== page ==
Green notes that Boehner must also contend with the feistiest member of Congress, Sen. Ted Cruz of Texas, even though Cruz is not in the House. "There are perhaps a dozen or so House Republicans look to Cruz for strategic and policy leadership over their own speaker," Green said.

Additionally, there are some libertarian-leaning Republicans who might align themselves with Democrats on issues like domestic surveillance or the recently passed Washington, D.C., law permitting the recreational use of marijuana. "So Boehner will be in an easier place than he is now, but he'll still probably have his work cut out for him," Green concluded.

It remains to be seen if Obama will work any better with the incoming Congress than he did in previous years. Obama, like his predecessor President George W. Bush, is widely criticized for not investing time in building relationships with members of Congress, even those in his own party.

"Stalemate could come quite quickly, or it might not come at all," Green observed. "A lot depends on what Obama and congressional Republicans want to do and how willing they are to compromise. So far, both parties have given contradictory signals about their willingness to cooperate, so it's hard to say at this point what will happen."

Already, any attempt to reach across party lines and down the length of Pennsylvania Avenue on the issue of immigration reform has crashed and burned. Boehner has not brought the Senate-passed immigration reform bill up for a vote because a majority of his caucus opposes it, even though a majority of the entire House would undoubtedly pass the bill into law.

Obama delayed unilateral action before the election, but now, under enormous pressure, he has used an executive order to alleviate the plight of as many undocumented immigrants as he can reach by executive action. Republicans countered that such unilateral action will "poison the well" of future compromise on other issues, but it is frankly hard to imagine the well any more poisonous than it already is.

Indeed, some groups within the Democratic tent are terrified that compromise with the GOP will mean caving on issues they most care about. Obama has sought a series of trade deals that have been blocked by Senate Democrats but would pass easily once the Republicans take over in January. Organized labor, already dissatisfied with Obama, could entirely abandon the administration if the president cuts a trade deal with the GOP.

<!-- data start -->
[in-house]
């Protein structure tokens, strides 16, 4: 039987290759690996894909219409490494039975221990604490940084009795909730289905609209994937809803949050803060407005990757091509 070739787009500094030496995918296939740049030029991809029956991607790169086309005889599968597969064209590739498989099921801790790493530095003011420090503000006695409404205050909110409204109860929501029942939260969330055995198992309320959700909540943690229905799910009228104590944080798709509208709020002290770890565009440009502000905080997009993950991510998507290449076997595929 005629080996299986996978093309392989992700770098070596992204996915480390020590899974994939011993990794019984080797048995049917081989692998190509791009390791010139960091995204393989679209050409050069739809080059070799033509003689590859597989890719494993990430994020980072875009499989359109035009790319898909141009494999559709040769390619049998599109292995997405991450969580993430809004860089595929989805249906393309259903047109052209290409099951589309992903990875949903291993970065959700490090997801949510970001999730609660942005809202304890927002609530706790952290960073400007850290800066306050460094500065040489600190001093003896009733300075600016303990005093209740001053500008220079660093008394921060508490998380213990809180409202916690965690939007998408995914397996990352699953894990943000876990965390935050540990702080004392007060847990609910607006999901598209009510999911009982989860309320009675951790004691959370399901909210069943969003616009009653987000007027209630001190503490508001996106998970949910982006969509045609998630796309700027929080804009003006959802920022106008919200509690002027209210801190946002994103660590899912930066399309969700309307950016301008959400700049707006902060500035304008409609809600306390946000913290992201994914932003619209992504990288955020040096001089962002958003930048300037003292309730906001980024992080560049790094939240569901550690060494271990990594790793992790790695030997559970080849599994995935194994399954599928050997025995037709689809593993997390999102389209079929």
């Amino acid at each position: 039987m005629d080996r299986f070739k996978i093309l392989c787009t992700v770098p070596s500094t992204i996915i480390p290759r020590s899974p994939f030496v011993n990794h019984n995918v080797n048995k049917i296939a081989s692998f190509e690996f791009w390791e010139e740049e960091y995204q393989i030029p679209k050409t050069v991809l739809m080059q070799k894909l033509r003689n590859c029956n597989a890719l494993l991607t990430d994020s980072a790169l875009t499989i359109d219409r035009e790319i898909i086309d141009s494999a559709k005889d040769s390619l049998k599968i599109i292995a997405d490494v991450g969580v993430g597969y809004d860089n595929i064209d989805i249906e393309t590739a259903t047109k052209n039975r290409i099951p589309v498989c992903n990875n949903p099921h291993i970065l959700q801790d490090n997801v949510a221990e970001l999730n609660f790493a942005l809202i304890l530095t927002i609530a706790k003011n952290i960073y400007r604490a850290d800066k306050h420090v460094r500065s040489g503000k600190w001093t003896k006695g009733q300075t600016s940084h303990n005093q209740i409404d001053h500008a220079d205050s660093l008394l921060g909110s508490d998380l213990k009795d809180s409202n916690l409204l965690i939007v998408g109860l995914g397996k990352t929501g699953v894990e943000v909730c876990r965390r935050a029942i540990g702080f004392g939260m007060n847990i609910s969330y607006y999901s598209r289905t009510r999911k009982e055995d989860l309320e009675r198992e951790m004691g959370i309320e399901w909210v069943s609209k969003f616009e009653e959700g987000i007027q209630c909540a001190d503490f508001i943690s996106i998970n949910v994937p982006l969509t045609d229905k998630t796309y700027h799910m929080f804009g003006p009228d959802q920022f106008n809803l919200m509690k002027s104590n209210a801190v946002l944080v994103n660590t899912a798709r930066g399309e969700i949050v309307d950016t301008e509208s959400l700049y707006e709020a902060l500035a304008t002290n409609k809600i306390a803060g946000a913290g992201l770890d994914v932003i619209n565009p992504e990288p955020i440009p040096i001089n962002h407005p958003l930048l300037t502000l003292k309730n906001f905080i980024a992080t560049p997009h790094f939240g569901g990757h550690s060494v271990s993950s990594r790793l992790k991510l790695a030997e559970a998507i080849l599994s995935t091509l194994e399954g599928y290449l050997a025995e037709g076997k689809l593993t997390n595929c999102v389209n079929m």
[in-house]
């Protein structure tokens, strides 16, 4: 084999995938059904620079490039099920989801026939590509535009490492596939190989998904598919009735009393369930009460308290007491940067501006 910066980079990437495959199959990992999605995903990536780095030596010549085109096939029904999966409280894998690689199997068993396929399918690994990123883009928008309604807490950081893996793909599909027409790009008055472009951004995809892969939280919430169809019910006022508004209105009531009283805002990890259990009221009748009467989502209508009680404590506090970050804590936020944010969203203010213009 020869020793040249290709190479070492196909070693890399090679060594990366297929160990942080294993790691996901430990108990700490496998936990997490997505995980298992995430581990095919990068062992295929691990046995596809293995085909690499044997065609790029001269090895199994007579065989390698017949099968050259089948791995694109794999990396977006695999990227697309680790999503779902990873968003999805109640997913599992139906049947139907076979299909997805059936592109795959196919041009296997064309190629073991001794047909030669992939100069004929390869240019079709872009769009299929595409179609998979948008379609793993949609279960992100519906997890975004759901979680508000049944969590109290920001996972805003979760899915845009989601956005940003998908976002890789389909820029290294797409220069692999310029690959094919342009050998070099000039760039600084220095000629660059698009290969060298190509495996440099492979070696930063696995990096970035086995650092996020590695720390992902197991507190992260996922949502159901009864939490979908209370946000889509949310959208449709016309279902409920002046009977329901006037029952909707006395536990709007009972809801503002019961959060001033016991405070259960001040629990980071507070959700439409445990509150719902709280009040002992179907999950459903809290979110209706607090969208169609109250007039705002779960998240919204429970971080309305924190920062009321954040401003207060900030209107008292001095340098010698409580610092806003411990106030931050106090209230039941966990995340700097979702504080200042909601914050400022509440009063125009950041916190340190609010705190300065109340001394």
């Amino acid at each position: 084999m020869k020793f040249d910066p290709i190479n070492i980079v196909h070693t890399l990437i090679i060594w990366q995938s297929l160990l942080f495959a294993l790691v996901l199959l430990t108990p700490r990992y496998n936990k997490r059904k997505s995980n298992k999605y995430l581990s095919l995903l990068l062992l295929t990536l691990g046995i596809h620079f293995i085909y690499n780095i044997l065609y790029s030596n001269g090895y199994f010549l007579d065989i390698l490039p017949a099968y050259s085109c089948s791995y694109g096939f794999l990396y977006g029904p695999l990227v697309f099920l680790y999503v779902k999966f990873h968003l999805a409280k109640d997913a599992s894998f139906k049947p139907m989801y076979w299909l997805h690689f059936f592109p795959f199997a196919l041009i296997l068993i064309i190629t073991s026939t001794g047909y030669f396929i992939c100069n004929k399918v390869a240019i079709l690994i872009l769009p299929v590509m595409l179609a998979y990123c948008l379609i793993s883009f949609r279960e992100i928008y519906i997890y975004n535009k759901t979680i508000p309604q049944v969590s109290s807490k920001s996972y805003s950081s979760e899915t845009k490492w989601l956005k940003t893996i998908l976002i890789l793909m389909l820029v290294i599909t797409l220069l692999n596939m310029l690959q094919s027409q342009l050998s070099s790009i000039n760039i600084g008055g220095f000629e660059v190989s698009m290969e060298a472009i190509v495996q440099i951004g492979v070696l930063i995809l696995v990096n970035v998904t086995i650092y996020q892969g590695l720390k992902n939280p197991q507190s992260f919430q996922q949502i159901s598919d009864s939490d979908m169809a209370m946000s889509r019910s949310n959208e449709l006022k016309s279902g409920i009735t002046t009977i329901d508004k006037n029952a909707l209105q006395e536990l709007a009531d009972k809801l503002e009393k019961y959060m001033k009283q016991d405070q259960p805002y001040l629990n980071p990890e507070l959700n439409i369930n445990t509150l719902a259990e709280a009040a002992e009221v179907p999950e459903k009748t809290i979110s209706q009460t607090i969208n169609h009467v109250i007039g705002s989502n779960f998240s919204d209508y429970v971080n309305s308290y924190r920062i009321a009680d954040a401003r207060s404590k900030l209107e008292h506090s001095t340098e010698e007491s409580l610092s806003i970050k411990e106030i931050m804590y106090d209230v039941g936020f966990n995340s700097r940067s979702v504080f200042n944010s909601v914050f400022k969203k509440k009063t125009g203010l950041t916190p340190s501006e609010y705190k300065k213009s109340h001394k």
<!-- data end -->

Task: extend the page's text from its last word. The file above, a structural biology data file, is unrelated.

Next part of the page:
Politics is called the art of the possible, and there is not much, and certainly not much good, that appears possible in the next two years. Soon, presidential aspirants will begin throwing their hats into the ring, further complicating the political landscape as both parties prepare for 2016.

Obama's last two years will be miserable, in part, because he was never able to function effectively as leader of his party. Consequently, his ability to win elections for himself produced no coattails for other Democrats. Now armed with the gavels in both chambers, Republicans are not going to go easy on the beleaguered president.

Still, if the GOP has no accomplishments to show voters two years hence, they may be looking at the kind of election results Democrats just had to weather. The only prediction that seems highly plausible: Voters will be even more dissatisfied with Washington in 2016.

[Michael Sean Winters writes about religion and politics on his blog at NCRonline.org/blogs/distinctly-catholic.]

This story appeared in the Dec 5-18, 2014 print issue under the headline: Midterms deliver verdict of dissatisfaction .